Notice this last cell produced a new type of error, ValueError. This error is raised when an operation or function receives an argument that has the right type but an inappropriate value, and the situation is not described by a more precise exception (error message). In this case, it means that the index() method was correctly given a str type object Q, but it was not found in the the string the method was acting upon, hello.

Another good trick to keep in mind is removing spaces. You can remove spaces, or any other character, using the .replace() method where the second argument is an empty string, ''

print( 'When this command is run there will be no more spaces'.replace(' ', '') )

The len() Function

The built-in len() function will return an integer that indicates how many characters are stored a string.

len( 'hello there' )

We'll see later that the len() function can be used on other types of objects, such as lists.

String Indices

When creating a string object in Python, each character in the string is indexed, meaning it has an integer, starting at 0, assigned to each character in the string that denotes the position of that character in the string. For example:

code = 'secret'

The variable code now points to a string object containing the characters secret. The string has been indexed, meaning assigned a position value, starting with 0:

0 1 2 3 4 5
code s e c r e t

You refer to a character stored at a single index, or range of indices using a special syntax.

The syntax stringName[a] will return the character found at index a in the string stringName

The following Python code will print only the character in string code found at index 4.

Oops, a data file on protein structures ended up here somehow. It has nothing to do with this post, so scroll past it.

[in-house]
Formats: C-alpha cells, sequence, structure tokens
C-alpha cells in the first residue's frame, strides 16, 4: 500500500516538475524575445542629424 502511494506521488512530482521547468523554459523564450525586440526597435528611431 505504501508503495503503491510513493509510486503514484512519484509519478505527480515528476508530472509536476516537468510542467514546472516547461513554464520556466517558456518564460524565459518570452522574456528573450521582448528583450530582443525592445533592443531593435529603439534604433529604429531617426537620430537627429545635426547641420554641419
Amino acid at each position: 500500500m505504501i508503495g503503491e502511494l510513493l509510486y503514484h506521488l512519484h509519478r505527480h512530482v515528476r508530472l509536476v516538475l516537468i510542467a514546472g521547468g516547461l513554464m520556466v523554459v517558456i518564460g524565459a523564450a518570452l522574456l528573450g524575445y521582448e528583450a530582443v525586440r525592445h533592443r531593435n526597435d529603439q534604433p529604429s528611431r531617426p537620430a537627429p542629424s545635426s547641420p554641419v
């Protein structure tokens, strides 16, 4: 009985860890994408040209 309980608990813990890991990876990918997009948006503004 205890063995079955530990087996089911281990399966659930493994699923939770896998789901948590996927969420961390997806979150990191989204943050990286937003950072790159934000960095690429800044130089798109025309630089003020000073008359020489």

print( code[4] )

which will also work directly on any str object directly as well:

print( 'secret'[2] )

Negative Indices

You can use negative numbers for indices, which will count indices from the end of the string.

-6 -5 -4 -3 -2 -1
code s e c r e t
print( code[-3] )

String Slicing

You can return a sequence of characters from a string, called slicing, by using the notation stringName[a:b], which will return the characters starting at index a and ending at the index just before index b.

print( code[1:4] )

The notation stringName[:a] will return all characters from the start of the string up to, but not including, index a. Likewise stringName[a:] will return all characters stored at indices a until the end of the string.

print( code[:5] )
print( code[2:] )

Indices Out of Range

If you reference an index value that is not assigned to a character, you'll receive an error indicating that the string index is out of range meaning, the index you provided is outside the range of values Python was expecting for this string.

IndexError                                Traceback (most recent call last)
<ipython-input-18-80ed44c22a90> in <module>
----> 1 code[7]

IndexError: string index out of range
IndexError                                Traceback (most recent call last)
<ipython-input-19-d21b880b4f52> in <module>
----> 1 code[-10]

IndexError: string index out of range